(AP, 8/1/07)

2008        Aug 1, US Federal and state regulators closed First Priority Bank of Bradenton, Florida, the 8th US bank to fail this year. It would be acquired by SunTrustBanks Inc.
    (WSJ, 8/4/08, p.A3)(
2008        Aug 1, In eastern Afghanistan 4 NATO soldiers were killed in a bomb blast in Kunar province. Another soldier was killed in a separate explosion in Khost province. More than a dozen" rebels were killed in ground fighting and air strikes after attacking an Afghan and US-led coalition patrol in the southern province of Uruzgan. Several more were killed in the southwestern province of Farah after their hideout was discovered. Three other militants linked to Taliban, one of them a doctor, were killed when a bomb they were planting exploded in eastern Khost province. Islamic rebels captured six policemen following a brief firefight in Khost province.
    (AFP, 8/1/08)(AFP, 8/2/08)
2008        Aug 1, Anglo-Australian mining giant Rio Tinto said it received correspondence from Guinea President Lansana Conte "purporting to rescind the Simandou Mining Concession." Just before his death on Dec 22 Conte signed rights to mine the northern half of the Simandou Mining Concession to Israeli businessman Benny Steinmetz for $160m, who in turn soon sold a 51% stake to Brazil’s Vale for $2.5 billion.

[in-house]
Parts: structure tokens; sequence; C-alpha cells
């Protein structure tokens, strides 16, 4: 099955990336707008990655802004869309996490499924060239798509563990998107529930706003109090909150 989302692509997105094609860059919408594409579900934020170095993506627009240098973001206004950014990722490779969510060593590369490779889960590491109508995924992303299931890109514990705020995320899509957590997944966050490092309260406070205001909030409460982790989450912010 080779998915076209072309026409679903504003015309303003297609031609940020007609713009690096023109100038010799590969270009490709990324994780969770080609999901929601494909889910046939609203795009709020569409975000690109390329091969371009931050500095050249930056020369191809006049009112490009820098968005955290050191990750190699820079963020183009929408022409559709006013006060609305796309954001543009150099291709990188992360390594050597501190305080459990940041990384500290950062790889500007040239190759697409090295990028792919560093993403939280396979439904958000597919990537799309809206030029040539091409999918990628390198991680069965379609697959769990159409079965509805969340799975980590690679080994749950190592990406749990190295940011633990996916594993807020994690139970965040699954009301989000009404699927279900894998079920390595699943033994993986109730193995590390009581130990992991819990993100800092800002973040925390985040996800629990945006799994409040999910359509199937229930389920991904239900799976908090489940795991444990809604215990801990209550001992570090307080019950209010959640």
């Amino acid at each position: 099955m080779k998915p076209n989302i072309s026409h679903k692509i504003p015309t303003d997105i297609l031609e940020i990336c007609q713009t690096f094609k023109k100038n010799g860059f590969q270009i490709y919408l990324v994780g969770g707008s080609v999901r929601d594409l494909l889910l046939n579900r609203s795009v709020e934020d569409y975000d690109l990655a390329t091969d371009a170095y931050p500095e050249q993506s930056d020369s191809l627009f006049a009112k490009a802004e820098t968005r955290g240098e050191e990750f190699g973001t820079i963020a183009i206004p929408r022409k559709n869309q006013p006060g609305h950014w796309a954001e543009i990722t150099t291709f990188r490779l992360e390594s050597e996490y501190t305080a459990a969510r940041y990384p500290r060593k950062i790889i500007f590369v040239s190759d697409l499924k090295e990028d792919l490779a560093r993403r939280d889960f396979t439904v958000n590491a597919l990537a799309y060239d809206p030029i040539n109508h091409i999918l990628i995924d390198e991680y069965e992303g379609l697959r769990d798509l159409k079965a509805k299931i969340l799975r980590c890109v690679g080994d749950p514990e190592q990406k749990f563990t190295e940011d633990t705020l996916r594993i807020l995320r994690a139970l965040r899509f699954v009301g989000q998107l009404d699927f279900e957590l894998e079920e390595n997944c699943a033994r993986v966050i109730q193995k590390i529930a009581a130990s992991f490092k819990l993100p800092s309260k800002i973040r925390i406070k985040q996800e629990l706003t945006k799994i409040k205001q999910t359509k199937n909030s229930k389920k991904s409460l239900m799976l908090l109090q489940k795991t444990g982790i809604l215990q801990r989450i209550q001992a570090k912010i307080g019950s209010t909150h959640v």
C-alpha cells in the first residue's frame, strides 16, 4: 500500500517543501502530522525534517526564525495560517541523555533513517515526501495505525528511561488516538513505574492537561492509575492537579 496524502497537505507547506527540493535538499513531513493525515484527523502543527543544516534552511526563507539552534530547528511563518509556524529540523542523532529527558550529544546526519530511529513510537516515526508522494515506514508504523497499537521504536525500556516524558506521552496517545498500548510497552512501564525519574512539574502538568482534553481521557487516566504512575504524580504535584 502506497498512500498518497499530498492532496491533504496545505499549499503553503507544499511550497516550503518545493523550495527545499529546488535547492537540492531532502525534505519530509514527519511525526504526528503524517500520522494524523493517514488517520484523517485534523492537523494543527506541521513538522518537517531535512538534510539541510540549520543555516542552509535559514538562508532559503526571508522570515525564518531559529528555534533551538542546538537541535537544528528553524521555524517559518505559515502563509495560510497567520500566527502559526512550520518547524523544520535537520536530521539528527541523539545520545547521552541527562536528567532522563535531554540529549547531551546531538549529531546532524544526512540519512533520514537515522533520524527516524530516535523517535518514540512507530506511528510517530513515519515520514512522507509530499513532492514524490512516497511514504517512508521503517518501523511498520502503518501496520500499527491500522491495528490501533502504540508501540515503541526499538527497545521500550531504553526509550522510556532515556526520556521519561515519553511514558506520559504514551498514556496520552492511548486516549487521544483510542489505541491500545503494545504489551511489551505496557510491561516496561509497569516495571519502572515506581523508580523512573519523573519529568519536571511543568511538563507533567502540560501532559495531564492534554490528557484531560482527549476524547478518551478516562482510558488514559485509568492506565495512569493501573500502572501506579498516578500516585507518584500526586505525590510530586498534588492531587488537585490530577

(AFP, 8/3/08)(Econ, 6/7/14, p.57)(Econ, 12/6/14, p.78)
2008        Aug 1, China’s broad anti-monopoly law, promulgated in August, 2007, went into effect. It became informally referred to as its economic constitution.
    (, 3/21/09, p.68)
2008        Aug 1, In southern Egypt 12 people were killed and 16 others wounded when two speeding passenger buses rammed into a truck.
    (AFP, 8/1/08)
2008        Aug 1, A German farmer who lost both his arms in an accident was successfully fitted with two new limbs in what is believed to be the first complete double arm transplant.
    (AP, 8/1/08)
2008        Aug 1, In southern India at least 32 people have died after several coaches of the Gautami Express train caught fire.
    (AP, 8/1/08)
2008        Aug 1, In Iraq a roadside bomb attack has killed two Iraqi soldiers and wounded two others in northern city of Kirkuk.
    (AP, 8/1/08)
2008        Aug 1, The body of Fernando Marti, the 14-year-old son of a prominent businessman, was found in the trunk of a car in Mexico City. He had been kidnapped in June. The kidnap and murder prompted a wave of anti-crime protests across the nation. In September police detained five suspects including Sergio Ortiz, a former agent of a now-disbanded city detective force, who led the "Flower Gang" responsible for kidnapping Marti in June. In July, 2009, Jose Montiel (34) and Noe Robles (31) were arrested for the kidnapping. They were believed to be members of a Mexico City gang responsible for at least 23 abductions.